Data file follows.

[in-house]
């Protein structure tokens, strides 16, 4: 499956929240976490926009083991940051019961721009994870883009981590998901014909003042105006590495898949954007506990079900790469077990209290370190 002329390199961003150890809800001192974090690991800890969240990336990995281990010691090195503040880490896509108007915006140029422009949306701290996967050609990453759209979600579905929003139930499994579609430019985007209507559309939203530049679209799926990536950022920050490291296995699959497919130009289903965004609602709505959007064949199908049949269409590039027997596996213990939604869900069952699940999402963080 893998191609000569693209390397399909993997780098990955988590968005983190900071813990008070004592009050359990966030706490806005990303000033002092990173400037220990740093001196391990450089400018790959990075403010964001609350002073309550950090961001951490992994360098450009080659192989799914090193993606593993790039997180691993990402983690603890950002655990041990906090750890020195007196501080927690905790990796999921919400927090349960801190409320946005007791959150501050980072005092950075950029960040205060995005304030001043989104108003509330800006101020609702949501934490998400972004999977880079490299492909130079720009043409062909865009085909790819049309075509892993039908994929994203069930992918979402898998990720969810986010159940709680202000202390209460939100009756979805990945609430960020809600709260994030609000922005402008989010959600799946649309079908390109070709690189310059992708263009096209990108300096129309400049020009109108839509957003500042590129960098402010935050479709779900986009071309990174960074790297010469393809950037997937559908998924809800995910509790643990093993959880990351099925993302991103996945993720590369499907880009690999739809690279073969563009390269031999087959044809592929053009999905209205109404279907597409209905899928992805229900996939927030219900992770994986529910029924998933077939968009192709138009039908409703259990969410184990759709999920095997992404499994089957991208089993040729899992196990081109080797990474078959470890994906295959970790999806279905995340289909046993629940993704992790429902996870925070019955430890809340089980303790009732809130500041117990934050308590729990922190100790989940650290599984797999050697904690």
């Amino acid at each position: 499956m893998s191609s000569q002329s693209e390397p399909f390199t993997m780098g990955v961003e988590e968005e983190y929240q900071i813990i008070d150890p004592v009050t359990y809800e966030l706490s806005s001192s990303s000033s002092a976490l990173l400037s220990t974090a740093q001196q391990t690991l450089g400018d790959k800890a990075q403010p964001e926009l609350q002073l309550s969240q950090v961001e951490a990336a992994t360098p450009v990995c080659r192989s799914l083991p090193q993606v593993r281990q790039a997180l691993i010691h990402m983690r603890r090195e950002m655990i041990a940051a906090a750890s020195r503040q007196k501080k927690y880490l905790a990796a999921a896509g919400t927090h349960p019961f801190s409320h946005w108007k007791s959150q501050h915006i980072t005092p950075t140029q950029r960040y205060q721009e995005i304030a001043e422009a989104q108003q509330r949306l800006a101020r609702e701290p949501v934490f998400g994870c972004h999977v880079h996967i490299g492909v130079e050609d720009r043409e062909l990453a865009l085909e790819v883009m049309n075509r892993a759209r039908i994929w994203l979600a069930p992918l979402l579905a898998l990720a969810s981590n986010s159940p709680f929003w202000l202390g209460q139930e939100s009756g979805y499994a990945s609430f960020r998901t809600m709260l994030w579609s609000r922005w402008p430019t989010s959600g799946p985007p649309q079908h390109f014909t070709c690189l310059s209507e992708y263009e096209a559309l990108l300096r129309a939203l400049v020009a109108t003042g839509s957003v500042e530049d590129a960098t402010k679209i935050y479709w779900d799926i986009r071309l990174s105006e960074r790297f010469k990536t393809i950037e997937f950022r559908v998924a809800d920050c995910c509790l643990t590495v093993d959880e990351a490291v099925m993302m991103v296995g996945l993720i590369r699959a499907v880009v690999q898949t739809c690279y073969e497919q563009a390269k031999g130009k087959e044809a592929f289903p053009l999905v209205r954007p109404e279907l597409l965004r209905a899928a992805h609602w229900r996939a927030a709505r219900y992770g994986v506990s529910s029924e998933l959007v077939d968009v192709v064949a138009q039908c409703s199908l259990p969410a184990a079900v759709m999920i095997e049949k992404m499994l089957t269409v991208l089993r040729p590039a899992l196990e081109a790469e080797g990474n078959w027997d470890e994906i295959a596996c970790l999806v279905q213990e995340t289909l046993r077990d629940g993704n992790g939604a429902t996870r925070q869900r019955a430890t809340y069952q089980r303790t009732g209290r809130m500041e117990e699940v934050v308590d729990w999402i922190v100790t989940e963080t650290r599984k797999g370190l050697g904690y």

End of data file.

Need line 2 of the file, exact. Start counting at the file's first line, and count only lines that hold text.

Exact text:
């Protein structure tokens, strides 16, 4: 499956929240976490926009083991940051019961721009994870883009981590998901014909003042105006590495898949954007506990079900790469077990209290370190 002329390199961003150890809800001192974090690991800890969240990336990995281990010691090195503040880490896509108007915006140029422009949306701290996967050609990453759209979600579905929003139930499994579609430019985007209507559309939203530049679209799926990536950022920050490291296995699959497919130009289903965004609602709505959007064949199908049949269409590039027997596996213990939604869900069952699940999402963080 893998191609000569693209390397399909993997780098990955988590968005983190900071813990008070004592009050359990966030706490806005990303000033002092990173400037220990740093001196391990450089400018790959990075403010964001609350002073309550950090961001951490992994360098450009080659192989799914090193993606593993790039997180691993990402983690603890950002655990041990906090750890020195007196501080927690905790990796999921919400927090349960801190409320946005007791959150501050980072005092950075950029960040205060995005304030001043989104108003509330800006101020609702949501934490998400972004999977880079490299492909130079720009043409062909865009085909790819049309075509892993039908994929994203069930992918979402898998990720969810986010159940709680202000202390209460939100009756979805990945609430960020809600709260994030609000922005402008989010959600799946649309079908390109070709690189310059992708263009096209990108300096129309400049020009109108839509957003500042590129960098402010935050479709779900986009071309990174960074790297010469393809950037997937559908998924809800995910509790643990093993959880990351099925993302991103996945993720590369499907880009690999739809690279073969563009390269031999087959044809592929053009999905209205109404279907597409209905899928992805229900996939927030219900992770994986529910029924998933077939968009192709138009039908409703259990969410184990759709999920095997992404499994089957991208089993040729899992196990081109080797990474078959470890994906295959970790999806279905995340289909046993629940993704992790429902996870925070019955430890809340089980303790009732809130500041117990934050308590729990922190100790989940650290599984797999050697904690």